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What do the progress results mean?

I have no frame of reference for what the results of the progress quiz (from the lingot store) mean. Would a 5/5 mean I was a master? Would 1/5 mean I knew 1/5 of the entire language, or would it mean of what I've been taught so far, I've only retained 1/5?

December 4, 2014



Yes, to your first question. This quiz is on the entire course and not just on what you have been taught so far. I learned French formally in high school, but it is my parents language so I am fairly strong in it and I came to brush up on it because I grew up speaking English as my first language. I have not finished the course yet and I have 4.71 on my progress test in French, but I am sure it would be much lower in another language.

This is a much better assessment than a person's level because that only indicates how much xp has been earned which means how much practice a person has put in. A. person who already knows both languages perfectly would finish the course quickly without accruing a lot of xp, then he may spend a lot of time learning another language and his xp might be higher in the new language which he might be less strong in. Of course you can earn a lot of xp translating in immersion if you are proficient at it.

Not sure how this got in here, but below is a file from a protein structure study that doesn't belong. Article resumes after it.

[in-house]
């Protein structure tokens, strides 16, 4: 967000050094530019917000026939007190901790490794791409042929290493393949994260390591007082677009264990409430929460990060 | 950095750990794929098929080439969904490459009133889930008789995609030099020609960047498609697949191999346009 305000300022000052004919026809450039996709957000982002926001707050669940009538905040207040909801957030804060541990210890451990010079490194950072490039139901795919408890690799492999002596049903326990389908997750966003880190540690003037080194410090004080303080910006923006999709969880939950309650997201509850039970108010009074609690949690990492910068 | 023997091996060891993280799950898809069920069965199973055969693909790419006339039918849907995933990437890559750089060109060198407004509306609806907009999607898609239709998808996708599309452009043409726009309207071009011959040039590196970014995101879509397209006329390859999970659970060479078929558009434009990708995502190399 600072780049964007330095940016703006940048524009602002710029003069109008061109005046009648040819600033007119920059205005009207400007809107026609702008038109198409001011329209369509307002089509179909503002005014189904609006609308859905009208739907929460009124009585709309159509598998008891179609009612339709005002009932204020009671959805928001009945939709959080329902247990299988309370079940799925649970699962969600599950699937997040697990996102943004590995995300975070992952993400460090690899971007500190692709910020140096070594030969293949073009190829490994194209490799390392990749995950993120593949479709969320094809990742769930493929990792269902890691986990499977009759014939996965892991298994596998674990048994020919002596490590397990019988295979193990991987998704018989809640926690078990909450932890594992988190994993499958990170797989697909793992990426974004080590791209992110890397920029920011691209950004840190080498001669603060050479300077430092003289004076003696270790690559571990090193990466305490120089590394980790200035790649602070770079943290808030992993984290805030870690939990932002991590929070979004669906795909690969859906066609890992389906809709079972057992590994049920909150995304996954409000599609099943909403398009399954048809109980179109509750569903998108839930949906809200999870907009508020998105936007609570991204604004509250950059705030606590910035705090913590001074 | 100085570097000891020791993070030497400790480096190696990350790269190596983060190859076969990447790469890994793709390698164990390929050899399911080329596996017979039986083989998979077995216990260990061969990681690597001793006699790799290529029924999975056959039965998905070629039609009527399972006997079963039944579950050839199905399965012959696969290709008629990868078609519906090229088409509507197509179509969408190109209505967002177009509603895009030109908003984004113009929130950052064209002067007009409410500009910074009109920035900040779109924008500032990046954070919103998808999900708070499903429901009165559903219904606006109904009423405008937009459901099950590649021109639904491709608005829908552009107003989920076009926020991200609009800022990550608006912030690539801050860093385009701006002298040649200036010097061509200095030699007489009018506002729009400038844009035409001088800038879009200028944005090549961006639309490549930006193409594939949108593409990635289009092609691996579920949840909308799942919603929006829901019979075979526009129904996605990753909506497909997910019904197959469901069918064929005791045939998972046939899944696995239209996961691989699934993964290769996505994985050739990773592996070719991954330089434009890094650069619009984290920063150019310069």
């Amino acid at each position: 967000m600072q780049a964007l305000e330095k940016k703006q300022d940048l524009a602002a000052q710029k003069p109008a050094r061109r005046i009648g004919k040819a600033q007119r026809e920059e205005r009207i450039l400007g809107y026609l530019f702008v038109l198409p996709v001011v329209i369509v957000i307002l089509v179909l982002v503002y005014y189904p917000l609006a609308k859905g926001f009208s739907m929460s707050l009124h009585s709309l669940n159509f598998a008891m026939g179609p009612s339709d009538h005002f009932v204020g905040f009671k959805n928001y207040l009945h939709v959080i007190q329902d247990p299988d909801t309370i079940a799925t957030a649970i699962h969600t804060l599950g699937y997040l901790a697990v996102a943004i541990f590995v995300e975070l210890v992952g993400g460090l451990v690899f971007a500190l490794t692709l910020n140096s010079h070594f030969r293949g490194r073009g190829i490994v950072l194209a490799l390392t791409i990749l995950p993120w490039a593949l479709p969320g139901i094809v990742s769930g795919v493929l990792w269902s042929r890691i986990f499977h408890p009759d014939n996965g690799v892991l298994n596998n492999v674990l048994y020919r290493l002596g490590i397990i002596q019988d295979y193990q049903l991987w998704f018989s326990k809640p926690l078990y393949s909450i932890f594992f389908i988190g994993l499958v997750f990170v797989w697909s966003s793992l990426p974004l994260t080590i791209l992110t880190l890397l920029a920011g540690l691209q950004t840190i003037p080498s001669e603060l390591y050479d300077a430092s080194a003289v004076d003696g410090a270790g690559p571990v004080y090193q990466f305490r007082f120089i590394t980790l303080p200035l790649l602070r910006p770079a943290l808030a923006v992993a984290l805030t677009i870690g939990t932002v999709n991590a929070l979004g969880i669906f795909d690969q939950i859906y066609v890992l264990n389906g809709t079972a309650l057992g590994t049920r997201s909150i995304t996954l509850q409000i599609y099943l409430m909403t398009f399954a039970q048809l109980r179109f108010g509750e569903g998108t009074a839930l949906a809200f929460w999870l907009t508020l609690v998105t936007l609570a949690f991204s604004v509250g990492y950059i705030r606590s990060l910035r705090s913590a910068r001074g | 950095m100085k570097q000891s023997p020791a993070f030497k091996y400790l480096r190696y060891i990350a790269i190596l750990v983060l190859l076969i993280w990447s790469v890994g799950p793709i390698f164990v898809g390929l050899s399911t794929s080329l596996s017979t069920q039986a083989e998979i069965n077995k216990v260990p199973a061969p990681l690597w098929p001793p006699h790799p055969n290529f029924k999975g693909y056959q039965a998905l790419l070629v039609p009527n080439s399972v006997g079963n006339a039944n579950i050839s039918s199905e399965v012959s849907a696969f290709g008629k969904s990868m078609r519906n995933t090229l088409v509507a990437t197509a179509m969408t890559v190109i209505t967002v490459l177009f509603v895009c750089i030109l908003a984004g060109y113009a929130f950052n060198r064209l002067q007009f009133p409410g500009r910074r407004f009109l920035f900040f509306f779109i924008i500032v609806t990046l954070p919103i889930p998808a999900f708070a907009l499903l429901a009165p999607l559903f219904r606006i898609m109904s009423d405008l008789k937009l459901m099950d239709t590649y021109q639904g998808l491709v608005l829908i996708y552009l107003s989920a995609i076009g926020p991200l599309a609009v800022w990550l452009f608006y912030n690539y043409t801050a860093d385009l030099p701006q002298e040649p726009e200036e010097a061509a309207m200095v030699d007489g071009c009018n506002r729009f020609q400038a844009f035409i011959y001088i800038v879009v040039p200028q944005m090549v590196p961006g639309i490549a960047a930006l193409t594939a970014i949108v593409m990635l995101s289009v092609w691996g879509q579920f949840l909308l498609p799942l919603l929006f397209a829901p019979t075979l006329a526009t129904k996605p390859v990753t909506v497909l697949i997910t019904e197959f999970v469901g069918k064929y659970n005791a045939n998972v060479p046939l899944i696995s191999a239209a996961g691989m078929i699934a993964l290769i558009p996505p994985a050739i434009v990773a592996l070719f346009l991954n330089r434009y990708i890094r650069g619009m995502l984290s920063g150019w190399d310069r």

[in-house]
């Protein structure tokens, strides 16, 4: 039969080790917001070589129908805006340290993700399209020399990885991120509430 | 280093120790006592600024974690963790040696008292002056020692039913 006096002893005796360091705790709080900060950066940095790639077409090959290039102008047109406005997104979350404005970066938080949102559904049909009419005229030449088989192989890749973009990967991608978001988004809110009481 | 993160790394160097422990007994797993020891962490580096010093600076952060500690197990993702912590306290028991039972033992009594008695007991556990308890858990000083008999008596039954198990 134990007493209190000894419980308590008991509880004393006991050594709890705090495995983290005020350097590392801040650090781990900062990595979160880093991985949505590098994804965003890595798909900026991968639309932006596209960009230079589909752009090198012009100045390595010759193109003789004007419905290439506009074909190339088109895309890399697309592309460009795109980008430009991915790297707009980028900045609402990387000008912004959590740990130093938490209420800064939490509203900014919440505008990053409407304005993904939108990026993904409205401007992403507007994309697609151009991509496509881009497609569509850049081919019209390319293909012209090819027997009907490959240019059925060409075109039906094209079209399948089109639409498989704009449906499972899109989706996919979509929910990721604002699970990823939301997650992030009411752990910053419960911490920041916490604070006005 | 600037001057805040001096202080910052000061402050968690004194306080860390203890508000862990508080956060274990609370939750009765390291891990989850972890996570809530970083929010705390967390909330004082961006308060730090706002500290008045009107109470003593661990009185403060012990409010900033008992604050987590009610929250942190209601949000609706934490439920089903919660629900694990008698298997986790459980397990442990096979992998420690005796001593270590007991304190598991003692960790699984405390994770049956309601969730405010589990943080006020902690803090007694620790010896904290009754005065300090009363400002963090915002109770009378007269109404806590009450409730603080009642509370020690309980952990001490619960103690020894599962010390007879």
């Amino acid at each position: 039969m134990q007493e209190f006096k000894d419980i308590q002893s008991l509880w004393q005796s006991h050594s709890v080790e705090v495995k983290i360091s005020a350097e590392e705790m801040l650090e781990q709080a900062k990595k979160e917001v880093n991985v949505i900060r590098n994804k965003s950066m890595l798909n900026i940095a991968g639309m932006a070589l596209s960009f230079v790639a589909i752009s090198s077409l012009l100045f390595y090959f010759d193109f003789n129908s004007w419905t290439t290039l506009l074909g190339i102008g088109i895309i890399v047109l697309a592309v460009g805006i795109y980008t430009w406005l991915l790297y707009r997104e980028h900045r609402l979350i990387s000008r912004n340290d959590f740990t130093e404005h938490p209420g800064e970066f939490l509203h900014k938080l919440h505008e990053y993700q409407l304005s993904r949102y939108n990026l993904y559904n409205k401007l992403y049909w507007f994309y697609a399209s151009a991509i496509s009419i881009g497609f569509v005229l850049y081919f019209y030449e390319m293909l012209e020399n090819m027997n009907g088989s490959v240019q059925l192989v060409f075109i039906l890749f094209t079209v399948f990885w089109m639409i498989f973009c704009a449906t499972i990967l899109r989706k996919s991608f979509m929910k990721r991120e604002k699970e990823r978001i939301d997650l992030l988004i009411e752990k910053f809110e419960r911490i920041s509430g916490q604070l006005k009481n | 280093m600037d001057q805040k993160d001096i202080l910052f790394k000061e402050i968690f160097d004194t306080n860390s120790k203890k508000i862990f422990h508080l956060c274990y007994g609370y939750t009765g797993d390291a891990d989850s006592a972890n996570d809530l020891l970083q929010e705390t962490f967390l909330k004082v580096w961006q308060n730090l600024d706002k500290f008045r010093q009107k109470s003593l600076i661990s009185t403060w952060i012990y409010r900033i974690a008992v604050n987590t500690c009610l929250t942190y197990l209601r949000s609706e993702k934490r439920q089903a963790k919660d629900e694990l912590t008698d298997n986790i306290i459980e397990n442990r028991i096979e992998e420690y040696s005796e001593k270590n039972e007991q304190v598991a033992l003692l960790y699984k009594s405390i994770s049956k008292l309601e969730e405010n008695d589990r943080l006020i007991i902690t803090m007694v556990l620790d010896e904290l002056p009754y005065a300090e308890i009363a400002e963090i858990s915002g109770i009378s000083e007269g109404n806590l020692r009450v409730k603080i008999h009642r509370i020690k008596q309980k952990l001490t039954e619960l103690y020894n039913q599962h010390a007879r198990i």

For someone who has completely mastered both languages, the one being learned and the one learning from, the score would hopefully be 5.0 For example I sometimes practice Portuguese from Spanish to help me differentiate them, but if I took the progress test there I would be assessing both languages and that would lower my score considerably more than if I took the test from English which I know thoroughly. If I take the test for English, I cannot hope to get 5.0 until I have mastered the language I am taking English from even though I know English - I would be testing my knowledge of both languages when translating back and forth. In order to know if you know the language, you are testing your ability to translate the language. An alternate test elsewhere could allow you to test that language in and of itself, but not here. In other words, you are testing your knowledge of the new language in relation to the one you are learning it from.


Very thorough reply. I also want to emphasize that the test only tests what Duo covers. It is not a test of total proficiency, and it definitely doesn't test real world fluency. This is one breakdown of language proficiency that might interest readers--it comes up a lot in forum discussions.

There are a bunch of online tests you can take for free that supposedly reflect your proficiency on that CEF scale. Anyone know the best versions?

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